- The Washington Times - Wednesday, October 6, 2004

They’re not scoring points. They’re not producing big plays. They’re committing turnovers. And according to some, they’re too predictable.

Four weeks into the season, the Washington Redskins’ offense is rife with problem areas, some of them disturbingly uncharacteristic of a Joe Gibbs team.

“A lot of that’s my responsibility,” Gibbs said. “It starts with me.”

Maybe so, but an examination of the Redskins’ offensive woes reveals a variety of issues. Some are attributable to the coaching staff; others are clearly on the players’ shoulders.

All are reason for concern around Redskin Park this week as Washington (1-3) tries to right itself in time for Sunday night’s nationally televised game against the Baltimore Ravens at FedEx Field.

A closer look at the offensive issues plaguing the Redskins at the one-quarter mark of the season:

Lack of scoring

This probably goes without saying, but you can’t win in the NFL without scoring some points. Still, Washington’s scoring difficulties stand out because of its severely low totals through four weeks.

The Redskins are averaging just 15.25 points, 25th in the league. They’ve yet to score more than 18 points in a game and are tied for 27th in the NFL with just six touchdowns.

By comparison, Gibbs’ 1991 Super Bowl team scored an average of 36.5 points in its first four games, all victories.

“To me, the goal is to score three touchdowns [a game],” Gibbs said. “I kind of look at it like we’re not getting the job done.”

Lack of big plays

The Redskins offense has brought new meaning to the phrase “three yards and a cloud of dust.” The unit is averaging 4.9 yards from scrimmage, 21st in the league.

Washington has produced only 10 plays of 20 or more yards, and three of those came late during the failed Monday night comeback against Dallas.

Those are surprising statistics, given the big-play weapons (Clinton Portis, Laveranues Coles) the Redskins have on offense. Both players have posted relatively impressive numbers — Portis ranks third in the conference with 369 rushing yards; Coles is tied for sixth with 24 receptions — but neither has proved a consistent home run threat.

Portis broke a 64-yard touchdown on his first touch with the Redskins but is averaging just 3.4 yards since. Coles caught a nifty 45-yard pass from Mark Brunell on Sunday in Cleveland but is averaging a career-low 12.1 yards.

Third-down woes

The Redskins were an abysmal 1-for-11 on third downs in Sunday’s loss to the Browns, underscoring the problems they’ve had in this department.

It hasn’t helped that minimal gains and penalties on first and second downs have frequently left Washington in holes. But even when they’ve faced manageable distances on third down, the Redskins have had trouble converting.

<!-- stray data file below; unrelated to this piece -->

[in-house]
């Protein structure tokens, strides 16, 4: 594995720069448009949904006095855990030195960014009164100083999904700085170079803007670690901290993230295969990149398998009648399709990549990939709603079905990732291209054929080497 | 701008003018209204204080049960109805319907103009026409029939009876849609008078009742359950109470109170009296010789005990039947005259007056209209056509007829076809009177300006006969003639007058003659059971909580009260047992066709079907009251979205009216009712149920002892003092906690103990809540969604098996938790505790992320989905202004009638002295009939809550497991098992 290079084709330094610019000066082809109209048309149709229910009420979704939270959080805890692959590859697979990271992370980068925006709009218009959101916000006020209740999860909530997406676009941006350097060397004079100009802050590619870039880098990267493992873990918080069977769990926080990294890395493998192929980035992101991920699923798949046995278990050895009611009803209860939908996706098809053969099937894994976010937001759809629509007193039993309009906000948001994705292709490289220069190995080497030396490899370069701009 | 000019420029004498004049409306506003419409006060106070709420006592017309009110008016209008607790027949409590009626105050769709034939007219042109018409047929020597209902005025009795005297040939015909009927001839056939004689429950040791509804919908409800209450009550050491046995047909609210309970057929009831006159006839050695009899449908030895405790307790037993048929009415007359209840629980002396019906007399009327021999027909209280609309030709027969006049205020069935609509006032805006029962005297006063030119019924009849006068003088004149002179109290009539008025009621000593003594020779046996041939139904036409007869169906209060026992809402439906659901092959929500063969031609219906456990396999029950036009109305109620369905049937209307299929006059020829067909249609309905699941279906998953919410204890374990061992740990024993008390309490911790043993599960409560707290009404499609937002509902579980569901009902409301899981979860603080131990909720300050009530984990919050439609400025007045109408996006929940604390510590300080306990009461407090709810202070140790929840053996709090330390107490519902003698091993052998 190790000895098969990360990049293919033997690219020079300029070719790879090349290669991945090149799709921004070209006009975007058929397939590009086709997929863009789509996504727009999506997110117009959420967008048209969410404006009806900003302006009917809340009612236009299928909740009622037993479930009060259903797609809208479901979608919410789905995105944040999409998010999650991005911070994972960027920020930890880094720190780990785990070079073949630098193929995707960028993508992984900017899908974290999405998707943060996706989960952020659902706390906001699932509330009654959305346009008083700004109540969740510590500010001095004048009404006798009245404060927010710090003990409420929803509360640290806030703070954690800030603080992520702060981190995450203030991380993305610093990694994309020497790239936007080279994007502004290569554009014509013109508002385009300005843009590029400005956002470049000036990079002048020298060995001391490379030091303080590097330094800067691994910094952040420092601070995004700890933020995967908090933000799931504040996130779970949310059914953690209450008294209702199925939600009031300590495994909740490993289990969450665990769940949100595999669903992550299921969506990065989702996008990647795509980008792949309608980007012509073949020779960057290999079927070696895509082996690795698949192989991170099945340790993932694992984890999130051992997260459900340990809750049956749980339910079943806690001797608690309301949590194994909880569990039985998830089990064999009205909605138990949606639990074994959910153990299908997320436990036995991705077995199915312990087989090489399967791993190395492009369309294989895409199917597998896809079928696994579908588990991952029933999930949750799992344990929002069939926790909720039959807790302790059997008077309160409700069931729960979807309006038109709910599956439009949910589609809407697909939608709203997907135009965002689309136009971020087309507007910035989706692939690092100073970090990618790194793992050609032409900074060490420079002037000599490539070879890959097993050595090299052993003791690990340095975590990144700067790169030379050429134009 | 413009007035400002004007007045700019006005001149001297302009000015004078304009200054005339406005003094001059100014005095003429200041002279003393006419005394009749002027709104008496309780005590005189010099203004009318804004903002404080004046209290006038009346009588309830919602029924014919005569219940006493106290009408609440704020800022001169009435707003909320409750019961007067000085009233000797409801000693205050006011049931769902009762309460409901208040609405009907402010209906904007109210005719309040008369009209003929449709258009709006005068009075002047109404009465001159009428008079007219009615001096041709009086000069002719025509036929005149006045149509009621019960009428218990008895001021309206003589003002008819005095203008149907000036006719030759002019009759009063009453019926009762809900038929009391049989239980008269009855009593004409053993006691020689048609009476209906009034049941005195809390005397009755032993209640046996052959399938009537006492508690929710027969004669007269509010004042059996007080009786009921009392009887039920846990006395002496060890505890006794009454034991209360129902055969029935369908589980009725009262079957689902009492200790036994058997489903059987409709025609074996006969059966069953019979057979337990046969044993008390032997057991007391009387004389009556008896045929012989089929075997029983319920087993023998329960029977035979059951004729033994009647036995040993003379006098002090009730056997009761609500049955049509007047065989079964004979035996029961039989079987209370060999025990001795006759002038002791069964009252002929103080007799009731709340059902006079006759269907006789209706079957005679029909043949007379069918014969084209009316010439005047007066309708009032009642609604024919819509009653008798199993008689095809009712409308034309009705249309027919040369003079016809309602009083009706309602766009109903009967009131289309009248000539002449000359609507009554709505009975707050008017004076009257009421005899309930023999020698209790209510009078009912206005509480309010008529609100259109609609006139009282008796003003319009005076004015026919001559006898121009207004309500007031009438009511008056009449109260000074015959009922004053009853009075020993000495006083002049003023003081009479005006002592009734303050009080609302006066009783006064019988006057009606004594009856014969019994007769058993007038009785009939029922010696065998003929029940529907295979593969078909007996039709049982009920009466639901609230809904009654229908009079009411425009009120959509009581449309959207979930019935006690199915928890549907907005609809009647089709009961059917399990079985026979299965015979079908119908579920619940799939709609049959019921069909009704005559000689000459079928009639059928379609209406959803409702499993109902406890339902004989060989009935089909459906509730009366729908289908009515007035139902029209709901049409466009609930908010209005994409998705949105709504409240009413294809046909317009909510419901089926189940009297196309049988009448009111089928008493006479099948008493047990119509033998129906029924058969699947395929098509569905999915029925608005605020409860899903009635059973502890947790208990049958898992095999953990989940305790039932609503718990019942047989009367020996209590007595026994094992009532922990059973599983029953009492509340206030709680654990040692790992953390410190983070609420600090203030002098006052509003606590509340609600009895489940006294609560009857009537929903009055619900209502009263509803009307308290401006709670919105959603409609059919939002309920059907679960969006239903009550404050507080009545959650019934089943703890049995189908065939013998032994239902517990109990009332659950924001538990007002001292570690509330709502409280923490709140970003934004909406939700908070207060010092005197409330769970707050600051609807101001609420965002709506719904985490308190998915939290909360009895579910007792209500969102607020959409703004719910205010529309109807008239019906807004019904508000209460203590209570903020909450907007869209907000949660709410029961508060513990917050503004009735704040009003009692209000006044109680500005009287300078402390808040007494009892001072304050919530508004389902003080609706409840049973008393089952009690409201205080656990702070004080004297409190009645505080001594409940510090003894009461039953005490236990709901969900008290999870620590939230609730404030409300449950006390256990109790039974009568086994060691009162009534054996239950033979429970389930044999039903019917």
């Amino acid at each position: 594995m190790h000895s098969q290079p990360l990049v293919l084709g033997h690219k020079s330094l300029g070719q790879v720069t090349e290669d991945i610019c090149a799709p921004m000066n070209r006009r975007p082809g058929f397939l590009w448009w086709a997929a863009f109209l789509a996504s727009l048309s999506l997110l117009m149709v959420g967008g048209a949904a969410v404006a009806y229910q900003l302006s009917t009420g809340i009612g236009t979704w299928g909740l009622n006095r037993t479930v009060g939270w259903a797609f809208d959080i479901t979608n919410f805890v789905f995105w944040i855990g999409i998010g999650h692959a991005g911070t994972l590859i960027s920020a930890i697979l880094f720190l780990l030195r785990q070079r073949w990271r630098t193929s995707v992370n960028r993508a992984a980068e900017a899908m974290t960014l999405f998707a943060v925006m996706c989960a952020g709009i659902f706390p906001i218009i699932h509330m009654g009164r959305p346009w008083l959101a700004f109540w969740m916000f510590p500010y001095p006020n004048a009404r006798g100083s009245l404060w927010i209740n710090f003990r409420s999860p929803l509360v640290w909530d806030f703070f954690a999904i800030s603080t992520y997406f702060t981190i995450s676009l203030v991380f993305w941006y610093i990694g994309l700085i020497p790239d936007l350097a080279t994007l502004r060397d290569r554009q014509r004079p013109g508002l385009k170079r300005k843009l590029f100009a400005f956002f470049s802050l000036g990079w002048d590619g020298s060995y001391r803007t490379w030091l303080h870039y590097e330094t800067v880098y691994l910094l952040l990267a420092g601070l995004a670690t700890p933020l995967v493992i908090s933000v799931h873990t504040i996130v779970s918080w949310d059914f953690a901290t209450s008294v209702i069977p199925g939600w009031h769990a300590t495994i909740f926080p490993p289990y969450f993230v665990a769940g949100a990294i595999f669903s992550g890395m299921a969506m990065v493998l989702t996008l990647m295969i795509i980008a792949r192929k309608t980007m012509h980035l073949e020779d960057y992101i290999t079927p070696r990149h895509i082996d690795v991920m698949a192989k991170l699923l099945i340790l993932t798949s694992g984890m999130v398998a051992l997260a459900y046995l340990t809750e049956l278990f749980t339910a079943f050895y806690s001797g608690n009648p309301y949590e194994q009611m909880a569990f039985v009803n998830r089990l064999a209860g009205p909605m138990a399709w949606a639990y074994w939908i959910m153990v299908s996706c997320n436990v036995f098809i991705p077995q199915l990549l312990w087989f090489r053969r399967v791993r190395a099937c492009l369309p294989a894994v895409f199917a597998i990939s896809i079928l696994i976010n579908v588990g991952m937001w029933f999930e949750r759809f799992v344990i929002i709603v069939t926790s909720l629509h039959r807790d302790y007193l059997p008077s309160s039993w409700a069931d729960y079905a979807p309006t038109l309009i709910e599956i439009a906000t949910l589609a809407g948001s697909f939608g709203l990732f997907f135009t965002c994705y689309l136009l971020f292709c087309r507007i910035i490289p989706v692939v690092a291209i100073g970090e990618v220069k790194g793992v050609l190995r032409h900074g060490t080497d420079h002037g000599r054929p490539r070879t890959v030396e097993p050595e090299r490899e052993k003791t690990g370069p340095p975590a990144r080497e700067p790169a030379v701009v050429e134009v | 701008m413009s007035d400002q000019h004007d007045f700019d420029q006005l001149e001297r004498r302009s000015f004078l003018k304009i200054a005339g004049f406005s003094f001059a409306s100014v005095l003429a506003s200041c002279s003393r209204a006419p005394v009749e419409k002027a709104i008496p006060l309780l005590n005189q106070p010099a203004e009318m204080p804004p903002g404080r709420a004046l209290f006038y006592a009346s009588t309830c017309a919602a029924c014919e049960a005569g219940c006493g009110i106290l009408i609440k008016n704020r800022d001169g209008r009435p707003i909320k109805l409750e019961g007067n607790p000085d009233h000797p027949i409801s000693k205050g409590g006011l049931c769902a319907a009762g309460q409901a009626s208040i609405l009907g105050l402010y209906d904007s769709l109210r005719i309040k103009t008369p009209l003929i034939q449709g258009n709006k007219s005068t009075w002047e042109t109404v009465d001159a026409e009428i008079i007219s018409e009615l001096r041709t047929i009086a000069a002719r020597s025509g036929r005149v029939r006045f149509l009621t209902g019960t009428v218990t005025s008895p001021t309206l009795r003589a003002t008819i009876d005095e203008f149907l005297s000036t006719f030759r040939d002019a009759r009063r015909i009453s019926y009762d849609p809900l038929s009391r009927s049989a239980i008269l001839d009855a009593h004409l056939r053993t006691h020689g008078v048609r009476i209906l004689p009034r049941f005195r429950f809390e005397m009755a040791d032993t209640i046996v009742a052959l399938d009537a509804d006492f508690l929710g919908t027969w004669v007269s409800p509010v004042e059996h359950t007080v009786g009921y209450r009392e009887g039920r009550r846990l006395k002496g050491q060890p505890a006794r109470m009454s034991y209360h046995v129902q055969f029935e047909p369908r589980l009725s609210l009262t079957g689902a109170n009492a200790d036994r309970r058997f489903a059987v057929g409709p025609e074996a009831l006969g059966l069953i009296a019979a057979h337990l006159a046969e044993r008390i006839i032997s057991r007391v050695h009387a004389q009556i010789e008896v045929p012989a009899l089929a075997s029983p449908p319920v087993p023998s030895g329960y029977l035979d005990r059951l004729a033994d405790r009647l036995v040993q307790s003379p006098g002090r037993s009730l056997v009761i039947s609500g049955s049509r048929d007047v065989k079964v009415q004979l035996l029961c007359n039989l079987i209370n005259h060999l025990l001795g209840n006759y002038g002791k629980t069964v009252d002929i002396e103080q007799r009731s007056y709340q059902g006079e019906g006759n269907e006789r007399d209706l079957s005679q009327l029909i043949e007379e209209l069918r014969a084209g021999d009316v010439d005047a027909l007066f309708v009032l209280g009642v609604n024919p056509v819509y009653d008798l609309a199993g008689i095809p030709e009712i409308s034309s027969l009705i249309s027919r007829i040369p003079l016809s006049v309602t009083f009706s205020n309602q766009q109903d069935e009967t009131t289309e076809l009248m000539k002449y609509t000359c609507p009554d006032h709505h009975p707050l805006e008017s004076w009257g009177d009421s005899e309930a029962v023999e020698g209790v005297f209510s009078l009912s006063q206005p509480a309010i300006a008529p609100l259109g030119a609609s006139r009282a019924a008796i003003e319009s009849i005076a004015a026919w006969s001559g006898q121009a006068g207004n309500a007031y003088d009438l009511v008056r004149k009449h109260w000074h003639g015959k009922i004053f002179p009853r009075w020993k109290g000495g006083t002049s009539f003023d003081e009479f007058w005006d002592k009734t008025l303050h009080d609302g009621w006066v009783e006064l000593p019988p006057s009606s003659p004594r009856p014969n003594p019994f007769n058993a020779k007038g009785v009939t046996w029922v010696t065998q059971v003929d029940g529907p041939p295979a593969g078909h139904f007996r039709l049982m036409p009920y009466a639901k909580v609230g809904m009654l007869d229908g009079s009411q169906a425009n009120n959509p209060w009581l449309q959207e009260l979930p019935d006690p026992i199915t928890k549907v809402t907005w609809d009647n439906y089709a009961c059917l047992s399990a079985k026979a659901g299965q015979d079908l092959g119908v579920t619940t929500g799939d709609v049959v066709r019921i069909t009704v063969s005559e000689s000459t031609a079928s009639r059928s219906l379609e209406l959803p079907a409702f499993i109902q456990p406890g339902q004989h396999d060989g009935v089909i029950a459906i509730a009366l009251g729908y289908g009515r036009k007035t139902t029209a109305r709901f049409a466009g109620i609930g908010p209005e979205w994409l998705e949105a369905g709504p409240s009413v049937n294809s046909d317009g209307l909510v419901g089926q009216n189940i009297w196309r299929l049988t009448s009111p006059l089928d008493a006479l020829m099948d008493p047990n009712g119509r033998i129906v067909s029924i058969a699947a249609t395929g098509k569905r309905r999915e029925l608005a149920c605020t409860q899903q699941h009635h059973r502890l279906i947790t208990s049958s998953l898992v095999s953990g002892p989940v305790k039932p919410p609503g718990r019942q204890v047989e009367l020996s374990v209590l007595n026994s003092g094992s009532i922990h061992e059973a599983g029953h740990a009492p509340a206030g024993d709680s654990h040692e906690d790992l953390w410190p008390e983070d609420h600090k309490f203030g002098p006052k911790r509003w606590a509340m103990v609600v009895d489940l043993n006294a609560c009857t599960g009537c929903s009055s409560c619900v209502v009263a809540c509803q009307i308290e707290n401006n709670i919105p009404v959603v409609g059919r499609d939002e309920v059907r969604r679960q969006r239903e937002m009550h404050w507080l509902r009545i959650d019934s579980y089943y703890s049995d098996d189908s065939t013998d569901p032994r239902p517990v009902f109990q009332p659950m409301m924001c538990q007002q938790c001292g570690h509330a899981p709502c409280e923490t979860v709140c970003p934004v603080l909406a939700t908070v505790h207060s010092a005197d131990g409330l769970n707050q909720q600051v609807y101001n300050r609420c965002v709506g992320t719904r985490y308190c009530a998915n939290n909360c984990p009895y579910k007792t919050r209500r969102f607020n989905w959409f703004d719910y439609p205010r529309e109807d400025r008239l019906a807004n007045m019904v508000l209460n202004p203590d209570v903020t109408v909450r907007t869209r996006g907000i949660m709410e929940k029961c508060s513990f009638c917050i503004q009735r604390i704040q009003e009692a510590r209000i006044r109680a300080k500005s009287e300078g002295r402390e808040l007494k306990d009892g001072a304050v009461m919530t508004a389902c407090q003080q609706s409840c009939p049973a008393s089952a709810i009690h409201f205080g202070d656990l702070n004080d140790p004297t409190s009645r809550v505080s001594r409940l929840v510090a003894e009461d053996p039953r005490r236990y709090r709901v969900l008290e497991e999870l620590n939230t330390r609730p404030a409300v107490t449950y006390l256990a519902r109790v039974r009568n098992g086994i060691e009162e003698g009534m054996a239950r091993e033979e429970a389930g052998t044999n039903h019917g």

Brunell is 17-for-39 for 151 yards on third downs, and his 3.87 yards per attempt average during such situations ranks last in the NFL.

“We really backed up there,” Gibbs said of his team’s third-down woes. “That’s a big deal. We need to take a real look at that.”

Turnovers

Gibbs’ 1983 team set the standard for holding onto the ball, committing just 18 turnovers in 16 games. These Redskins have committed 10 turnovers in four games, including two costly second-half gaffes in Sunday’s loss.

Again, the mistakes are being made by the offense’s most reliable players. Portis has three fumbles (he had only one last year in Denver). Coles fumbled late in the fourth quarter Sunday, quashing Washington’s last-ditch rally. And Brunell has been charged with two fumbles lost to go along with his one interception.

Gibbs thought his team had solved this problem after its atrocious, seven-turnover performance Sept.19 against the New York Giants. But the issue resurfaced last week, leaving the coach agitated.

“You can’t win if you turn the ball over up here,” he said. “You can play hard, but you’re just going to get yourself in a bind.”

Too predictable?

Following Sunday’s loss, Portis claimed the Browns defense at times knew what plays the Redskins were going to run, an assertion backed up by at least one Cleveland defender.

Gibbs strongly refuted the charge Monday, saying a thorough review of game tapes by his staff revealed only two plays in which Browns players appeared to be pointing before the snap.

Regardless, there are questions about the predictability of Gibbs’ offense. For all the different formations and packages the Redskins use, they seem to run only a handful of plays out of each.

Opposing defenses clearly have picked up on it, and while they may not always know exactly what play is coming their way, they have been able to key on certain players or spots on the field.

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